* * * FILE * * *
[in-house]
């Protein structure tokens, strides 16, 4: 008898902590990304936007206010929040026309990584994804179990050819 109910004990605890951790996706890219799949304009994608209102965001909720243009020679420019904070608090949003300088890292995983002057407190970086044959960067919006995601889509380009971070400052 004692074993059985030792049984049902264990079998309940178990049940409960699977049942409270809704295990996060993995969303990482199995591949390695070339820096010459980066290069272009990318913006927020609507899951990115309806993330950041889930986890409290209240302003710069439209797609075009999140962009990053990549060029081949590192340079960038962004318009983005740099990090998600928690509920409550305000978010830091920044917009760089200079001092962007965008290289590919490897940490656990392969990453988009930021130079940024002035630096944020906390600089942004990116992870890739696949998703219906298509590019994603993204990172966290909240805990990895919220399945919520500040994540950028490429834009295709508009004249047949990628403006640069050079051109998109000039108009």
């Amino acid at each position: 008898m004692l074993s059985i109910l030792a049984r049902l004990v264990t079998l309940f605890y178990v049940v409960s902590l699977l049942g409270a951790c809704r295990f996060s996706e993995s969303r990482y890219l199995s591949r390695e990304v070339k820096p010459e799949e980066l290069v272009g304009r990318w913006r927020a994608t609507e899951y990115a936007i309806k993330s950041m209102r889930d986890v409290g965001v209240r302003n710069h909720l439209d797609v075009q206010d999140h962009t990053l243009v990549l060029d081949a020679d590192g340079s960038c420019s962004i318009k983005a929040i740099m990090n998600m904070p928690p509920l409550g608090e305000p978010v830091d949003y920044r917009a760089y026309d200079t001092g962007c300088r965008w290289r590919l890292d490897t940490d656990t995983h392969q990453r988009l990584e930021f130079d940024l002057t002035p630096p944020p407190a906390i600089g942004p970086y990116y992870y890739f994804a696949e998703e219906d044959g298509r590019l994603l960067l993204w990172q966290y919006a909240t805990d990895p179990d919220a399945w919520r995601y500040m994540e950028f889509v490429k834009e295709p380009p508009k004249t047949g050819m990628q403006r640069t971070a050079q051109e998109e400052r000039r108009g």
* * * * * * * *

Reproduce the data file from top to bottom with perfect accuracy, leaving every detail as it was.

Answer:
[in-house]
């Protein structure tokens, strides 16, 4: 008898902590990304936007206010929040026309990584994804179990050819 109910004990605890951790996706890219799949304009994608209102965001909720243009020679420019904070608090949003300088890292995983002057407190970086044959960067919006995601889509380009971070400052 004692074993059985030792049984049902264990079998309940178990049940409960699977049942409270809704295990996060993995969303990482199995591949390695070339820096010459980066290069272009990318913006927020609507899951990115309806993330950041889930986890409290209240302003710069439209797609075009999140962009990053990549060029081949590192340079960038962004318009983005740099990090998600928690509920409550305000978010830091920044917009760089200079001092962007965008290289590919490897940490656990392969990453988009930021130079940024002035630096944020906390600089942004990116992870890739696949998703219906298509590019994603993204990172966290909240805990990895919220399945919520500040994540950028490429834009295709508009004249047949990628403006640069050079051109998109000039108009």
């Amino acid at each position: 008898m004692l074993s059985i109910l030792a049984r049902l004990v264990t079998l309940f605890y178990v049940v409960s902590l699977l049942g409270a951790c809704r295990f996060s996706e993995s969303r990482y890219l199995s591949r390695e990304v070339k820096p010459e799949e980066l290069v272009g304009r990318w913006r927020a994608t609507e899951y990115a936007i309806k993330s950041m209102r889930d986890v409290g965001v209240r302003n710069h909720l439209d797609v075009q206010d999140h962009t990053l243009v990549l060029d081949a020679d590192g340079s960038c420019s962004i318009k983005a929040i740099m990090n998600m904070p928690p509920l409550g608090e305000p978010v830091d949003y920044r917009a760089y026309d200079t001092g962007c300088r965008w290289r590919l890292d490897t940490d656990t995983h392969q990453r988009l990584e930021f130079d940024l002057t002035p630096p944020p407190a906390i600089g942004p970086y990116y992870y890739f994804a696949e998703e219906d044959g298509r590019l994603l960067l993204w990172q966290y919006a909240t805990d990895p179990d919220a399945w919520r995601y500040m994540e950028f889509v490429k834009e295709p380009p508009k004249t047949g050819m990628q403006r640069t971070a050079q051109e998109e400052r000039r108009g």